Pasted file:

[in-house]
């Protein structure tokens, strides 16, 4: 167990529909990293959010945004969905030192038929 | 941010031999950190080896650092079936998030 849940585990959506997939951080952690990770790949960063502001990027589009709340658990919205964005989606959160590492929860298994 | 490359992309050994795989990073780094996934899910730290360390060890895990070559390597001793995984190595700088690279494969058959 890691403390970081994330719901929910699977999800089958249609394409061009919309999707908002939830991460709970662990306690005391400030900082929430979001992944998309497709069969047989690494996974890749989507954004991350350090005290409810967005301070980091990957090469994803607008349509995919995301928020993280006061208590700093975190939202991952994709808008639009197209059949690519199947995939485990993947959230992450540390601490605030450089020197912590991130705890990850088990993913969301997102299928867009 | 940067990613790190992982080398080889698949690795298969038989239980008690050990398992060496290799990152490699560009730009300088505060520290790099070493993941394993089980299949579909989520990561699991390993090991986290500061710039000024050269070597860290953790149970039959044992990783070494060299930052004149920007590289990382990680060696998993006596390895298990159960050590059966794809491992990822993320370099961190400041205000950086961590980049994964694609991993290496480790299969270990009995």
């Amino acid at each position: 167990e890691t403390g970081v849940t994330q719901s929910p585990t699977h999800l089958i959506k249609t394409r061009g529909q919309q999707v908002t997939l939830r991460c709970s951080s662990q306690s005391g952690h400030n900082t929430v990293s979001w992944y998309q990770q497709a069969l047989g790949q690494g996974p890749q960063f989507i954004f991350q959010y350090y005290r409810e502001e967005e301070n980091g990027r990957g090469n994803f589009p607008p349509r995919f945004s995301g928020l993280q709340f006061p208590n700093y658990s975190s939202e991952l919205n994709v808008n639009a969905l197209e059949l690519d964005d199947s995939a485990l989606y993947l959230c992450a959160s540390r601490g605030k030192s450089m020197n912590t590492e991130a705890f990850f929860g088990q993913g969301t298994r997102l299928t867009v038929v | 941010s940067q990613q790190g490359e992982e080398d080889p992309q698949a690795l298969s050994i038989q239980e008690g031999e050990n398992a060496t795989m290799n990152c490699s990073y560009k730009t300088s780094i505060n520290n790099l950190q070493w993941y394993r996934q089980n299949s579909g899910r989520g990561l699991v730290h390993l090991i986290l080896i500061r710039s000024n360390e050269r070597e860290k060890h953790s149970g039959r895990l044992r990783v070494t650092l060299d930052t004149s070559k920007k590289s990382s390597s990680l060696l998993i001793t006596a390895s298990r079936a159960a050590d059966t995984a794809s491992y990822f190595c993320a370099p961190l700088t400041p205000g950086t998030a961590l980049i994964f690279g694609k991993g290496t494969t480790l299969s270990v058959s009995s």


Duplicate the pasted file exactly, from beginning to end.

[in-house]
């Protein structure tokens, strides 16, 4: 167990529909990293959010945004969905030192038929 | 941010031999950190080896650092079936998030 849940585990959506997939951080952690990770790949960063502001990027589009709340658990919205964005989606959160590492929860298994 | 490359992309050994795989990073780094996934899910730290360390060890895990070559390597001793995984190595700088690279494969058959 890691403390970081994330719901929910699977999800089958249609394409061009919309999707908002939830991460709970662990306690005391400030900082929430979001992944998309497709069969047989690494996974890749989507954004991350350090005290409810967005301070980091990957090469994803607008349509995919995301928020993280006061208590700093975190939202991952994709808008639009197209059949690519199947995939485990993947959230992450540390601490605030450089020197912590991130705890990850088990993913969301997102299928867009 | 940067990613790190992982080398080889698949690795298969038989239980008690050990398992060496290799990152490699560009730009300088505060520290790099070493993941394993089980299949579909989520990561699991390993090991986290500061710039000024050269070597860290953790149970039959044992990783070494060299930052004149920007590289990382990680060696998993006596390895298990159960050590059966794809491992990822993320370099961190400041205000950086961590980049994964694609991993290496480790299969270990009995």
């Amino acid at each position: 167990e890691t403390g970081v849940t994330q719901s929910p585990t699977h999800l089958i959506k249609t394409r061009g529909q919309q999707v908002t997939l939830r991460c709970s951080s662990q306690s005391g952690h400030n900082t929430v990293s979001w992944y998309q990770q497709a069969l047989g790949q690494g996974p890749q960063f989507i954004f991350q959010y350090y005290r409810e502001e967005e301070n980091g990027r990957g090469n994803f589009p607008p349509r995919f945004s995301g928020l993280q709340f006061p208590n700093y658990s975190s939202e991952l919205n994709v808008n639009a969905l197209e059949l690519d964005d199947s995939a485990l989606y993947l959230c992450a959160s540390r601490g605030k030192s450089m020197n912590t590492e991130a705890f990850f929860g088990q993913g969301t298994r997102l299928t867009v038929v | 941010s940067q990613q790190g490359e992982e080398d080889p992309q698949a690795l298969s050994i038989q239980e008690g031999e050990n398992a060496t795989m290799n990152c490699s990073y560009k730009t300088s780094i505060n520290n790099l950190q070493w993941y394993r996934q089980n299949s579909g899910r989520g990561l699991v730290h390993l090991i986290l080896i500061r710039s000024n360390e050269r070597e860290k060890h953790s149970g039959r895990l044992r990783v070494t650092l060299d930052t004149s070559k920007k590289s990382s390597s990680l060696l998993i001793t006596a390895s298990r079936a159960a050590d059966t995984a794809s491992y990822f190595c993320a370099p961190l700088t400041p205000g950086t998030a961590l980049i994964f690279g694609k991993g290496t494969t480790l299969s270990v058959s009995s």